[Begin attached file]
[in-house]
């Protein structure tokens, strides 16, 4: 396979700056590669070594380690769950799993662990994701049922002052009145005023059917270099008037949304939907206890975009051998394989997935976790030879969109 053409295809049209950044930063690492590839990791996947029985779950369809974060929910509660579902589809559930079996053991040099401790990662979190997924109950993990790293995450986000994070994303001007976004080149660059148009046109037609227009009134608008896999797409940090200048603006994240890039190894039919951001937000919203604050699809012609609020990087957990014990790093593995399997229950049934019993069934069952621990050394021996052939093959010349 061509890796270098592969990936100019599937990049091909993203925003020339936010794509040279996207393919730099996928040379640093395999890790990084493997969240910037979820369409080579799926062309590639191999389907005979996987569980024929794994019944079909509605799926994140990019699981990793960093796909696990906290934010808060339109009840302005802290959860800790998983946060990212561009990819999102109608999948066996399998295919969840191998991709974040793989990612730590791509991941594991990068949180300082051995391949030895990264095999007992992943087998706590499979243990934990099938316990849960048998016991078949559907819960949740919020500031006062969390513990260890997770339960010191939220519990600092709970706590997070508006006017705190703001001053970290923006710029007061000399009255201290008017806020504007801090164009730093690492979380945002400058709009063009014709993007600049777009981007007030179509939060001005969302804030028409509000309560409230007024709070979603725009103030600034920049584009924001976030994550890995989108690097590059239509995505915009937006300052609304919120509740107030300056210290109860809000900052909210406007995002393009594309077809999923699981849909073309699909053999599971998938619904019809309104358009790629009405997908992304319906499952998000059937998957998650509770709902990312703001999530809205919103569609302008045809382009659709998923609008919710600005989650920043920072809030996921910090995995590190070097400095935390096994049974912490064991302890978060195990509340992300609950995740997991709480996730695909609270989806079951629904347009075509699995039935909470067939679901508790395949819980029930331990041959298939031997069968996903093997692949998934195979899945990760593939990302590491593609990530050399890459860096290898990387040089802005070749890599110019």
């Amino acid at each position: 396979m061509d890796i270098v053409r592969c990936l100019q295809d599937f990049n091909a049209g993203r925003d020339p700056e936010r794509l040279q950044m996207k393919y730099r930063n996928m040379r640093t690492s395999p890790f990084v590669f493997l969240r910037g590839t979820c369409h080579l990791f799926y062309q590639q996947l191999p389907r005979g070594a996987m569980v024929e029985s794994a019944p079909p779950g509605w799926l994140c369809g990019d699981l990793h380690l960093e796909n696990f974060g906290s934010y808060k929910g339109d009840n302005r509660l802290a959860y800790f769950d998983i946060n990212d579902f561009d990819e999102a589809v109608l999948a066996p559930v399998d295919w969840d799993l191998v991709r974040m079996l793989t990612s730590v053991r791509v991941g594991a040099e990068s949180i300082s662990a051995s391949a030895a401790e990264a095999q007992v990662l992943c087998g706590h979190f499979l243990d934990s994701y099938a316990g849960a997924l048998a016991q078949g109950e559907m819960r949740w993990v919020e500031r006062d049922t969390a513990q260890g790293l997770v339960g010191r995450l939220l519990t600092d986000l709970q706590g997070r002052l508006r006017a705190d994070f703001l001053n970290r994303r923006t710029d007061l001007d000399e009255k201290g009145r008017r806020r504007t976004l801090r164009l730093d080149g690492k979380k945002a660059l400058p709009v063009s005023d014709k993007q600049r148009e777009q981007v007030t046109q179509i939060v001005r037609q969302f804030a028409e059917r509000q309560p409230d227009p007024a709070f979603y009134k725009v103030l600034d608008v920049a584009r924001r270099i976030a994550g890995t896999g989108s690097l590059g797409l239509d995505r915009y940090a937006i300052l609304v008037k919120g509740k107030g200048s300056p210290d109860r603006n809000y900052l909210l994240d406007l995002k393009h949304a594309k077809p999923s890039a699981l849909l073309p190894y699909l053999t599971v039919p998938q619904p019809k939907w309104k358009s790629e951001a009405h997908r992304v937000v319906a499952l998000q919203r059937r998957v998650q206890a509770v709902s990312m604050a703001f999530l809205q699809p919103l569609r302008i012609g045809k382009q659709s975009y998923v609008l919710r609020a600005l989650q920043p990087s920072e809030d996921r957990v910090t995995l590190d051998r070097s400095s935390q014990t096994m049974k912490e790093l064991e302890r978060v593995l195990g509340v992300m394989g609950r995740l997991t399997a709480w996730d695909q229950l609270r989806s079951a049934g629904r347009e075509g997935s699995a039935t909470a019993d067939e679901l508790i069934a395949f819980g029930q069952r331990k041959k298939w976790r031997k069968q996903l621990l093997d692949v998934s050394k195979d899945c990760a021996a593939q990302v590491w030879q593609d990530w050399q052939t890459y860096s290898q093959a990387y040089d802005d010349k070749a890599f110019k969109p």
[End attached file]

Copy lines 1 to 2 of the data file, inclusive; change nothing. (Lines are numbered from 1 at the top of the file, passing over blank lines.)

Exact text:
[in-house]
């Protein structure tokens, strides 16, 4: 396979700056590669070594380690769950799993662990994701049922002052009145005023059917270099008037949304939907206890975009051998394989997935976790030879969109 053409295809049209950044930063690492590839990791996947029985779950369809974060929910509660579902589809559930079996053991040099401790990662979190997924109950993990790293995450986000994070994303001007976004080149660059148009046109037609227009009134608008896999797409940090200048603006994240890039190894039919951001937000919203604050699809012609609020990087957990014990790093593995399997229950049934019993069934069952621990050394021996052939093959010349 061509890796270098592969990936100019599937990049091909993203925003020339936010794509040279996207393919730099996928040379640093395999890790990084493997969240910037979820369409080579799926062309590639191999389907005979996987569980024929794994019944079909509605799926994140990019699981990793960093796909696990906290934010808060339109009840302005802290959860800790998983946060990212561009990819999102109608999948066996399998295919969840191998991709974040793989990612730590791509991941594991990068949180300082051995391949030895990264095999007992992943087998706590499979243990934990099938316990849960048998016991078949559907819960949740919020500031006062969390513990260890997770339960010191939220519990600092709970706590997070508006006017705190703001001053970290923006710029007061000399009255201290008017806020504007801090164009730093690492979380945002400058709009063009014709993007600049777009981007007030179509939060001005969302804030028409509000309560409230007024709070979603725009103030600034920049584009924001976030994550890995989108690097590059239509995505915009937006300052609304919120509740107030300056210290109860809000900052909210406007995002393009594309077809999923699981849909073309699909053999599971998938619904019809309104358009790629009405997908992304319906499952998000059937998957998650509770709902990312703001999530809205919103569609302008045809382009659709998923609008919710600005989650920043920072809030996921910090995995590190070097400095935390096994049974912490064991302890978060195990509340992300609950995740997991709480996730695909609270989806079951629904347009075509699995039935909470067939679901508790395949819980029930331990041959298939031997069968996903093997692949998934195979899945990760593939990302590491593609990530050399890459860096290898990387040089802005070749890599110019």